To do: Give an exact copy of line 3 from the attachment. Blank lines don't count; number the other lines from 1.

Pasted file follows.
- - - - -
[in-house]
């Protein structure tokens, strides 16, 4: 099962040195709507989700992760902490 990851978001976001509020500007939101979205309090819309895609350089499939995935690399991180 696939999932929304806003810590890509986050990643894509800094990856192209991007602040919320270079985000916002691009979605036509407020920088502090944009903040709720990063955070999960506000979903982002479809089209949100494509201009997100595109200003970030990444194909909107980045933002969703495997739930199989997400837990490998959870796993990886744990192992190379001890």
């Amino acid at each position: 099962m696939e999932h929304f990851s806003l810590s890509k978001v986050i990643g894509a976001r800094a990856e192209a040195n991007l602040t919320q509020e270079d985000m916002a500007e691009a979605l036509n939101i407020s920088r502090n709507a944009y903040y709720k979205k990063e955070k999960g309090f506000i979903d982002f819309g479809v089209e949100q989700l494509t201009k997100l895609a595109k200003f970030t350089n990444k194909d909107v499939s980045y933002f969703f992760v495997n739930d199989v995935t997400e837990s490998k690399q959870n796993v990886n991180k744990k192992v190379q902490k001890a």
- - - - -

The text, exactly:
């Amino acid at each position: 099962m696939e999932h929304f990851s806003l810590s890509k978001v986050i990643g894509a976001r800094a990856e192209a040195n991007l602040t919320q509020e270079d985000m916002a500007e691009a979605l036509n939101i407020s920088r502090n709507a944009y903040y709720k979205k990063e955070k999960g309090f506000i979903d982002f819309g479809v089209e949100q989700l494509t201009k997100l895609a595109k200003f970030t350089n990444k194909d909107v499939s980045y933002f969703f992760v495997n739930d199989v995935t997400e837990s490998k690399q959870n796993v990886n991180k744990k192992v190379q902490k001890a």